Friday, February 26, 2010

One Car -- Take It Or Leave It - (Atmospheric Remix)

I went by a tiny little car lot today, out in the country. I think they had four or maybe five used cars for sale. A few pennants were flapping in the breeze.

I kept going but I started stewing over how small a car lot could be and still have it pay off. Like what if you only had one car to sell, that's it? One car on the lot, with a few light bulbs and pennants strung around to make it look like a proper car lot. Maybe a modest sign, "Gus's Used Cars -- Let's Deal."

So you pull in, assuming you have a car to get there in, and you check out the selection on the lot. It doesn't take long. So of course Gus comes hurrying out, wiping his mouth and hands from eating chicken. Both of you have your eye on the car -- both you and Gus -- because that's all there is. You're trying to think of something nice to say, perhaps, or maybe you're really interested in the car. And Gus is sizing you up for the angle that will be most suitable to make the sale.

We'll leave you standing there...

I went by a car rental place one time, and the way I remember it they only had one car. Take it or leave it. There it set, waiting to transport the first customer wherever he wanted to go. I was thinking that everyone has to start somewhere, but still it seems like you would start with at least two cars. But if you need to start with one car and build a fleet, or maybe you simply want to stick with one car so the work load won't be so great, it's up to you.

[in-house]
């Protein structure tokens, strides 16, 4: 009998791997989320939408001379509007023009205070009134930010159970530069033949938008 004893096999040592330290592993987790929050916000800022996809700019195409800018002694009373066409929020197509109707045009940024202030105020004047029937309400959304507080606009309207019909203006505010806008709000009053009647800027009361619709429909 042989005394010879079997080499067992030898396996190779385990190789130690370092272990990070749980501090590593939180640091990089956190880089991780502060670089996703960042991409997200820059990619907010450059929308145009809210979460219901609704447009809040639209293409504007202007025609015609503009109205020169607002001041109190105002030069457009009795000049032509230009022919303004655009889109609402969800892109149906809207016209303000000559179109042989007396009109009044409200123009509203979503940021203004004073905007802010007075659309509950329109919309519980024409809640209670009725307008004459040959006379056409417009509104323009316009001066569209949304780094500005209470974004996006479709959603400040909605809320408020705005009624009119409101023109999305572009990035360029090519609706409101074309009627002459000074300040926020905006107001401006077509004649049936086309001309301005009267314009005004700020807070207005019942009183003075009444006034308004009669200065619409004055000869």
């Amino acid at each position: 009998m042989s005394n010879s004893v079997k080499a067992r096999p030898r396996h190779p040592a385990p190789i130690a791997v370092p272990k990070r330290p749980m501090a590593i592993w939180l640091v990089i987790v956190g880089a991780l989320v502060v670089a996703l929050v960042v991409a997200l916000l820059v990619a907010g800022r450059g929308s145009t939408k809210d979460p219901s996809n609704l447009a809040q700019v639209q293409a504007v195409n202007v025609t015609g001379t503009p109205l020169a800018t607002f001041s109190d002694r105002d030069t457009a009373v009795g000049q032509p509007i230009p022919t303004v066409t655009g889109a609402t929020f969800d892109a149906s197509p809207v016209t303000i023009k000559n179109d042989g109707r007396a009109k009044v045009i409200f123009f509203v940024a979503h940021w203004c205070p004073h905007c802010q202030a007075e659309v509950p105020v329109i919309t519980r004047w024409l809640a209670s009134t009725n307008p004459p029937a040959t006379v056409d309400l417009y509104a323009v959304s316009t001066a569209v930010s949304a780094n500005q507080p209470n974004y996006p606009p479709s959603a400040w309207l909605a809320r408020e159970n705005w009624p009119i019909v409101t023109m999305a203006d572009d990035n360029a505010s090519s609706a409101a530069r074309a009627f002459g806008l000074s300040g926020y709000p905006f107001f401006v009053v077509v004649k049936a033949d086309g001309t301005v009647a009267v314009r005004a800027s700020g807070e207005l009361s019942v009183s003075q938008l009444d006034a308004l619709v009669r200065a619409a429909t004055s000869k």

Personally, just speaking for myself, if I ran a car rental place I wouldn't want to disappoint all the other customers who might show up, assuming they would. It's great to have one satisfied customer, sure, but not that great, in my opinion, for the rest of the town to be complaining. Or making fun of a car rental with only one car.

It really struck me ... one measly car.

You could start a taxi service easy enough with just one car -- if you could manage to successfully negotiate all the city waivers. Then to disguise your tiny fleet, every other trip across town you could put a different advertising sign on the doors and people would think there was more than one car. Although, again, it'd be bad for business if you started getting more calls than you could handle.

They'd be saying, "We've seen taxis all over town. What'd'ya mean it'll be four hours?"

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